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CANADA: Ontario Commits to Basic Income Pilot in New Budget

In the wake of numerous Canadian groups, including the Canadian Medical Association, espousing support for a basic income, Ontario has taken a definitive step forward in committing to studying the idea further by making a budget commitment to undertake a basic income pilot project.  While basic income support has been rising in Canada over the past few years, this represents a major breakthrough for the basic income cause in Canada.

According to the full text of the budget, which can be found in this article, the specific text related to the basic income pilot is as follows:

In the 2015 Budget, Ontario introduced a consultation on social assistance rate restructuring. Through ongoing discussions, there emerged a clear consensus on the need to move policy considerations beyond social assistance rates to include aspects of the broader income security system.

As a result, this year, the government will continue to engage with delivery partners, clients and sector advocates to chart the path to comprehensive reform that effectively reduces poverty, supports people in their efforts to participate in the economy, and provides human services in a way that makes sense to the people who need them. This process will look across government and at the broader income security landscape to ensure that various existing and future programs work together to help Ontarians. The government will also engage with First Nation, Inuit and Metis communities to ensure that the path forward recognizes unique challenges on- and off-reserve and helps all Ontarians live a better life.

One area of research that will inform the path to comprehensive reform will be the evaluation of a Basic Income pilot. The pilot project will test a growing view at home and abroad that a basic income could build on the success of minimum wage policies and increases in child benefits by providing more consistent and predictable support in the context of today’s dynamic labour market. The pilot would also test whether a basic income would provide a more efficient way of delivering income support, strengthen the attachment to the labour force, and achieve savings in other areas, such as health care and housing supports. The government will work with communities, researchers and other stakeholders in 2016 to determine how best to design and implement a Basic Income pilot.”

While details of the pilot are still forthcoming, the news of a provincial government committing to a pilot is an exciting development for the future of a basic income in Canada.


About Josh Martin

Josh Martin has written 271 articles.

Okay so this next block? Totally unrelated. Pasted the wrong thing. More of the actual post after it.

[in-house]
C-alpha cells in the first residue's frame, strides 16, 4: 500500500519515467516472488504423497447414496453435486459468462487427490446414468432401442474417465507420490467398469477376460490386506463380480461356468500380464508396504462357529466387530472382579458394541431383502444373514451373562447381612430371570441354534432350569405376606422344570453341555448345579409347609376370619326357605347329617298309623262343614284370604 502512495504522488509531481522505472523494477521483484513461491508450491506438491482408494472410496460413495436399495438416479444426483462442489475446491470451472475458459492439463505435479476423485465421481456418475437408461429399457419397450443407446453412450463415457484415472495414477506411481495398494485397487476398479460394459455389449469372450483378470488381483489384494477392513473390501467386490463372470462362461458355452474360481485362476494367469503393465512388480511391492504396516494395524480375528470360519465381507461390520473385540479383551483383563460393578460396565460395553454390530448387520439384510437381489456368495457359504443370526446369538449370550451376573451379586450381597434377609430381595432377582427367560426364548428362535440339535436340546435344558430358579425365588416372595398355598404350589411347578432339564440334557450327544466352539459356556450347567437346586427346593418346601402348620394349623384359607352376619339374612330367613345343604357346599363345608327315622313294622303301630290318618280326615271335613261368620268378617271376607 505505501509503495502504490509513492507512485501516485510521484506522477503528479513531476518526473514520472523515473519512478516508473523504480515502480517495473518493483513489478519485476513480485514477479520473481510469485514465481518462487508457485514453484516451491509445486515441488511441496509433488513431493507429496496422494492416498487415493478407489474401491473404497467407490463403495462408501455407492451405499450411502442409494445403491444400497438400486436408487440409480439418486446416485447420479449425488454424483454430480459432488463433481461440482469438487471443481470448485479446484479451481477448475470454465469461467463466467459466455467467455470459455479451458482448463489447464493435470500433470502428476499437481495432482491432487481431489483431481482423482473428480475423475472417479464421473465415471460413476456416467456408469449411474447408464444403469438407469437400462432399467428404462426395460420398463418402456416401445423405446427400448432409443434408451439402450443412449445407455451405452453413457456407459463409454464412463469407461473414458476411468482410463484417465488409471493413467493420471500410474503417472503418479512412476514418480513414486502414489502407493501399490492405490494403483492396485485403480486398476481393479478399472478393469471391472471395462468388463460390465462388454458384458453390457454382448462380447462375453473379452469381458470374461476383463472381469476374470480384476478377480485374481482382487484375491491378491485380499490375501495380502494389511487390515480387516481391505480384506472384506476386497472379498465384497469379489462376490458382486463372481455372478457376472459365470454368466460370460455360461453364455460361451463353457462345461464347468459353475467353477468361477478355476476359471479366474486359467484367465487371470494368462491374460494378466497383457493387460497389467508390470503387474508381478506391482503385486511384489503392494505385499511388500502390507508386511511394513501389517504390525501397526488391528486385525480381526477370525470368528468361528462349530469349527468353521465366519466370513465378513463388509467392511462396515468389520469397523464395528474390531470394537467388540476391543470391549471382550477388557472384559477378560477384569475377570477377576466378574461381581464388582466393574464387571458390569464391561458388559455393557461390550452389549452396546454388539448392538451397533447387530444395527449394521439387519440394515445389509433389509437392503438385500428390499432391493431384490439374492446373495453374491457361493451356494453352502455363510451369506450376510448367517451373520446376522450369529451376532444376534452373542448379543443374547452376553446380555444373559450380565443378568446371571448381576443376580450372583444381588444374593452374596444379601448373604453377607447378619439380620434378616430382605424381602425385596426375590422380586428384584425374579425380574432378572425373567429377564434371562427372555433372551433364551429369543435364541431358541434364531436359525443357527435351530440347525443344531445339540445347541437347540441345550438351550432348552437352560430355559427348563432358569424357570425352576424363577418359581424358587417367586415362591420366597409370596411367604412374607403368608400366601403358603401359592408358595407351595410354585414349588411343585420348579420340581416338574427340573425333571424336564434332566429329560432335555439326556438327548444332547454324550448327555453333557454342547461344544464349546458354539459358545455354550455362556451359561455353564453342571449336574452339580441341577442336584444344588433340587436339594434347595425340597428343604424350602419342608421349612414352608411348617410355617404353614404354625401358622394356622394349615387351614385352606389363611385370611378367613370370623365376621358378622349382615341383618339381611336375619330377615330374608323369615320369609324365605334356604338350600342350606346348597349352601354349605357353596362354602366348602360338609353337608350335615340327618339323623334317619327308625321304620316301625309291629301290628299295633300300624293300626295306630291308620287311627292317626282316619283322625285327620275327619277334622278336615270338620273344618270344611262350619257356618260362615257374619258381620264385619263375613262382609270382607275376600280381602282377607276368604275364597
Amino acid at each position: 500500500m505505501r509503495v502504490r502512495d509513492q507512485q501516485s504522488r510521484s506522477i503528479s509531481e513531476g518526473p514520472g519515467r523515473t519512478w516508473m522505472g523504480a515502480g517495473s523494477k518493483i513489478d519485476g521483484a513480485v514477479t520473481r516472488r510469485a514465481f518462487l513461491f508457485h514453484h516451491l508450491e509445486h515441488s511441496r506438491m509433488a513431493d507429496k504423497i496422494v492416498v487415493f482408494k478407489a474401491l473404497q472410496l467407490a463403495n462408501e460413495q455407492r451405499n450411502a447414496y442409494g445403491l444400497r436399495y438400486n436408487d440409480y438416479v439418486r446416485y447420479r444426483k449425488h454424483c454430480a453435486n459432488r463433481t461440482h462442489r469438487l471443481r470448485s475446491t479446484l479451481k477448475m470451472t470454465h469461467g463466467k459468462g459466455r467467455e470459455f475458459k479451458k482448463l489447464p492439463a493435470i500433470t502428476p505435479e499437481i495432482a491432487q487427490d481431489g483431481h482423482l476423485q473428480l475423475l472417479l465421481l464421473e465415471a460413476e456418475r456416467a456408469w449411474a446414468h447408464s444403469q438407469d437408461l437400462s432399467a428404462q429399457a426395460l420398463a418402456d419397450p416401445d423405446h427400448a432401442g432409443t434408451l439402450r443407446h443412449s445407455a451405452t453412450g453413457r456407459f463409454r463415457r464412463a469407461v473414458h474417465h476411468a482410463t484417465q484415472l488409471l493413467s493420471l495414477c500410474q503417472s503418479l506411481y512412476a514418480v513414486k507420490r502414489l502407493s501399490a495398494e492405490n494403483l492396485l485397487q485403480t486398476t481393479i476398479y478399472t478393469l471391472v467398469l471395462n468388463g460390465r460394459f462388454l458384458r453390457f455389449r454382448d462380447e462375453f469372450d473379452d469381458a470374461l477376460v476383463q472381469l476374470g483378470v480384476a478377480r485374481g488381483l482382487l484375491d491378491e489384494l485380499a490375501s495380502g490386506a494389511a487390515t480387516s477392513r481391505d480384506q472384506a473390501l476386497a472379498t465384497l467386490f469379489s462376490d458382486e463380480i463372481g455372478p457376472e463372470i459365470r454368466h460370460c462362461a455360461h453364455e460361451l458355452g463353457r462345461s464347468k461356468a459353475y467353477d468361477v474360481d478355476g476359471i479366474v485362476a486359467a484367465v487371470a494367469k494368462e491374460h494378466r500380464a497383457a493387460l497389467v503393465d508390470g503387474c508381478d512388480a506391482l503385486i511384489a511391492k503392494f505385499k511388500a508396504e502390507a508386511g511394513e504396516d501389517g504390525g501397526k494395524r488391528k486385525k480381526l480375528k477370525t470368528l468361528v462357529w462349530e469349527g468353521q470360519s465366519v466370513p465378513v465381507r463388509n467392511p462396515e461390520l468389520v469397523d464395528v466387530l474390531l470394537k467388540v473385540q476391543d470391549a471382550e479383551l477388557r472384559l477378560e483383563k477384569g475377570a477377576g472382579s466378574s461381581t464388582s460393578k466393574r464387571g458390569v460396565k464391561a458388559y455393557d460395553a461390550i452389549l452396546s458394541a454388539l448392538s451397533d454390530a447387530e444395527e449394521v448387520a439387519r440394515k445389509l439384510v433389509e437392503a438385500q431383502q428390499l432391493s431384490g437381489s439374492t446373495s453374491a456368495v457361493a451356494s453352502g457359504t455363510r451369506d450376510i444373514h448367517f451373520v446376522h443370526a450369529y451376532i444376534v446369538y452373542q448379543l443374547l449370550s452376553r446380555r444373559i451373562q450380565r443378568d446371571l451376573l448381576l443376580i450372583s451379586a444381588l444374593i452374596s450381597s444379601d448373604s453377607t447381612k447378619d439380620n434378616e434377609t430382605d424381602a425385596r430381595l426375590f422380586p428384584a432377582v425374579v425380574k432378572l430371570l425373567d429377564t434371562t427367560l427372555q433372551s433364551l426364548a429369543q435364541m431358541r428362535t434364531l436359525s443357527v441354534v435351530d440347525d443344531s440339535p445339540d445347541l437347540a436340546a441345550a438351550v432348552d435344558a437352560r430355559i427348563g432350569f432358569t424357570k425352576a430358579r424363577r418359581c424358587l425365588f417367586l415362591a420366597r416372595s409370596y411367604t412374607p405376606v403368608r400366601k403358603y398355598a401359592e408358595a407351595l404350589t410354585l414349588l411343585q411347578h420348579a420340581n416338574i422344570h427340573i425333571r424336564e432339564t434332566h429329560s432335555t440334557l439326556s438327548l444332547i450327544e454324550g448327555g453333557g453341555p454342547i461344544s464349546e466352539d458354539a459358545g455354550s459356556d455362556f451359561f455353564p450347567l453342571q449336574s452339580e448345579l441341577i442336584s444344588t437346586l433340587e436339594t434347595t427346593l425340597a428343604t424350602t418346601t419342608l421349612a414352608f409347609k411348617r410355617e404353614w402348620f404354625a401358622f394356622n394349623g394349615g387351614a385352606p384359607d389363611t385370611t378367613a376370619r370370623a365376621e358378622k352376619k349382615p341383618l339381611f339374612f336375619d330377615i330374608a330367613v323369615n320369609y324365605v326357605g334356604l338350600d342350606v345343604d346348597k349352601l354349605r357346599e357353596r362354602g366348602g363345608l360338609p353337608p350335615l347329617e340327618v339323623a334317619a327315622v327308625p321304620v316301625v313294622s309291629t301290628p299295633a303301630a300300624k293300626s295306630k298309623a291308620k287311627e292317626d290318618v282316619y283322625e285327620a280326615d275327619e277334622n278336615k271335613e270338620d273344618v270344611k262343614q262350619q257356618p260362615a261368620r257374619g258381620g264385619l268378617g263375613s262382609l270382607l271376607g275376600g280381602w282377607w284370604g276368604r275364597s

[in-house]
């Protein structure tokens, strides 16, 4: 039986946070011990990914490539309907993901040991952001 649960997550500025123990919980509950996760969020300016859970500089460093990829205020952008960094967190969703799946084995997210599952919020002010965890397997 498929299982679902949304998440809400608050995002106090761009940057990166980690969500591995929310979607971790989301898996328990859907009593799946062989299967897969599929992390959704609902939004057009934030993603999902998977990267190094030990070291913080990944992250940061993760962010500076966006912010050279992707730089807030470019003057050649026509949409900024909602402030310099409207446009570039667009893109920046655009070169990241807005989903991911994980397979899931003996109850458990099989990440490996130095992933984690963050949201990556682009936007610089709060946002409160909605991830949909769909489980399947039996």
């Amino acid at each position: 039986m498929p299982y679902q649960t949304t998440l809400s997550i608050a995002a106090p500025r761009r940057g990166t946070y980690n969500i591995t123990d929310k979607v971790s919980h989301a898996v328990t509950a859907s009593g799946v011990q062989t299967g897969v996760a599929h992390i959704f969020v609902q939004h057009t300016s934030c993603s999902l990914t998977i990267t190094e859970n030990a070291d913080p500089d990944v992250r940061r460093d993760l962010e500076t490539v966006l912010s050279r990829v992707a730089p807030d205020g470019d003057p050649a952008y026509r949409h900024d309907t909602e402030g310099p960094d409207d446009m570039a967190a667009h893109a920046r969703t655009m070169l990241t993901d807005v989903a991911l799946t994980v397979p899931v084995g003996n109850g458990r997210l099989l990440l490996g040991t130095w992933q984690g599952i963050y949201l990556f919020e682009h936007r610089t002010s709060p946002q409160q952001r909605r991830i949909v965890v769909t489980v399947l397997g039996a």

Josh Martin is a recent graduate of the London School of Economics and Political Science where he received an MSc in Social Policy and Planning and wrote his dissertation on the universal basic income as a possible solution to the problems facing Universal Credit in the UK. Prior to LSE, he attended St. Olaf College in Northfield, Minnesota, and is originally from Decorah, Iowa.

The views expressed in this Op-Ed piece are solely those of the author and do not necessarily represent the view of Basic Income News or BIEN. BIEN and Basic Income News do not endorse any particular policy, but Basic Income News welcomes discussion from all points of view in its Op-Ed section.

One comment

  • Canadian Wisdom Network ( ) provides the means to fund Minimum Life (enhanced basic income). Within this initiative lies the opportunity to not only provide basic prosperity, enhance the lives of individuals with collective wisdom and collective satisfaction.

    Article: Basic Income (Industrial Economy survival) vs. Minimum Life (Network Society contribution) … growth and purpose from contribution –

    I think Basic Income is an inevitable outcome of the ‘More with less’ evolution. I personally think unemployment is a sign of society’s success not its failure. 3% productivity for decades simply means that less people are required for the same output. Like sectors before it (agriculture etc), dramatically less people are required for the same outcome.

    The problem is we don’t have new sectors to deploy these people to. The government has simply fragmented society (at great cost to inefficiency, productivity and wasting individuals lives) to create employment. It is analogous to dividing up agricultural land and giving all citizens a 1/4 acre and a plough (except we now call it the Information Age).

    Unfortunately, I understand that the ‘Industrial Economy’ simply can’t afford these basic income schemes. The underlying inefficiency of the ‘Industrial Economy model needs to be addressed and a new development model reflecting current technologies implemented.

    I fear we are just giving the Information Age serfs a basic income because society simply can’t be divided into smaller pieces, or made more complex. I do hope this leads to a fundamental reassessment of how society is organised, rather than an incremental expenditure on stressed budgets, insolvent economies and an obsolete ‘Industrial Economy’ model. I think this could prompt a reassessment of how society is organised with a focus on citizen prosperity.

    The greatest force in the world today is ‘More with less’ evolution. Deflation and unemployment are signs of a successful society, not its failure. How is it exactly that lower prices for citizens is bad for citizens? Why put someone to work for the sake of putting them to work? Trying to create employment (and inflation) against this powerful force is ultimately futile. Basic Income is part of recognising the futility of fighting the ‘More with less’ evolution.

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